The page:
When it comes to babies, it seems that danger lurks in the most unusual of places. Certainly one would never see a wisp of human hair as a menace.
But, as it turns out, if a single strand of hair wraps around a baby’s toe, it can cut off circulation and ultimately doom the appendage. Though rare, this happens often enough for doctors to have given it a name: toe tourniquet syndrome.
Michelle Whelan’s baby was one of the lucky ones. One day as Whelan was changing her infant she noticed that several of her baby’s toes were beginning to turn purple. Whelan was sure if she couldn’t find out what was wrong that her baby might lose one or more of her toes.
Fortunately for Whelan, the surgeon at her local hospital on Massachusetts' Nantucket Island, Dr. Timothy Lepore, recognized right away what had happened. He pulled out his magnifying glasses, spotted the culprit strand and cut it away.
Whelan’s story, along with many other intriguing cases handled by Lepore, are described in the new book “Island Practice,” written by Pam Belluck, a New York Times health writer.
“I didn’t know anything about toe tourniquet syndrome when I had my two kids,” says Belluck. “It’s not in any pregnancy books or first-year books. You’d think the hair would break, but it’s apparently very strong and can get 100 revolutions around a tiny toe if you have long hair.”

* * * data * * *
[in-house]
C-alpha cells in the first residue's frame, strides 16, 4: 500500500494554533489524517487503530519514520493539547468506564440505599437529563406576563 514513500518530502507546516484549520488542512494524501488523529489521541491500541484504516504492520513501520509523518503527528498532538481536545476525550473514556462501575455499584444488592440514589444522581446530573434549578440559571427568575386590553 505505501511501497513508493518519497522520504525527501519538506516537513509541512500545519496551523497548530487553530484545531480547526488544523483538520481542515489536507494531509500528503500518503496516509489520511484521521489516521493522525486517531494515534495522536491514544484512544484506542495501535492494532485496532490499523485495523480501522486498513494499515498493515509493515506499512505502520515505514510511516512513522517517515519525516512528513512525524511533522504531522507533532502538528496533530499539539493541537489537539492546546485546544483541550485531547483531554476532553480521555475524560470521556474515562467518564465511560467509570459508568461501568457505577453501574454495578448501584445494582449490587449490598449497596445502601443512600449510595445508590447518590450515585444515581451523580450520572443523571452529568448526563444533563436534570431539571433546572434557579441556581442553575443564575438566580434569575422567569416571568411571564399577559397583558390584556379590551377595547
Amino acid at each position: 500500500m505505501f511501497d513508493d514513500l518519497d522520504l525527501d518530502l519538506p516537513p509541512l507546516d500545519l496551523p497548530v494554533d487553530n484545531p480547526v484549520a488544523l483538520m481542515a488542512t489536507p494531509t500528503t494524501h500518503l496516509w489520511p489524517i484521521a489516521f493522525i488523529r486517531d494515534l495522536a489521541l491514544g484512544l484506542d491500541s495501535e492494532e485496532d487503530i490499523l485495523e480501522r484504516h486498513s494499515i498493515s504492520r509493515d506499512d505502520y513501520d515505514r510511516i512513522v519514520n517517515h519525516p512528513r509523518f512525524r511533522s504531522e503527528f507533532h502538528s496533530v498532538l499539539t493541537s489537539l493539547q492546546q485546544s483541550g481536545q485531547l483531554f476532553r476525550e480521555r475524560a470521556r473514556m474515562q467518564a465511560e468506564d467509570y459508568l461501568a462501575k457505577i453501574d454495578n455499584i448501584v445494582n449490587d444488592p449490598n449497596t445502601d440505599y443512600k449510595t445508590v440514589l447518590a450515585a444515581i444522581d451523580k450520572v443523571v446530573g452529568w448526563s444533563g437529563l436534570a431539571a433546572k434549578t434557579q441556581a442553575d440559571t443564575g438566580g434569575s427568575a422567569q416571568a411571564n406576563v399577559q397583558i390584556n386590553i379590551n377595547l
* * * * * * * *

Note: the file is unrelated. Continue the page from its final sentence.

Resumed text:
The actual incidence of toe tourniquet syndrome is unknown, but doctors have documented dozens of reports of rare cases. The problem doesn’t always involve the toes. A 1988 Pediatrics study reviewed 60 cases of what was dubbed “hair-thread tourniquet syndrome.” Of those, 24 incidents involved toes, 14 involved fingers and 22 painful incidents reported hair wrapped around babies’ genitals, including tiny penises.
As recently as this year, the Hong Kong Journal of Paediatrics reported the case of a 2 1/2-month-old girl whose right fourth toe was inexplicably blue and swollen -- until doctors detected an errant hair and removed it.
Lepore says he’s seen only three cases in his 30 years of practice. But he’s still on alert for the syndrome any time he sees a baby with a discolored toe or other digit.
“You’ve got to have a persistent paranoid suspicion whenever you see something that doesn’t look right -- like a blue or a red toe,” he says. “And you can’t let people blow you off. If your kid’s toe is blue there’s got to be a reason.”
The danger, if your doctor doesn’t recognize toe tourniquet syndrome, is that your baby could lose a toe, Lepore says. Don’t be afraid to mention toe tourniquet syndrome to the doctor if that diagnosis doesn’t get consideration, he adds.
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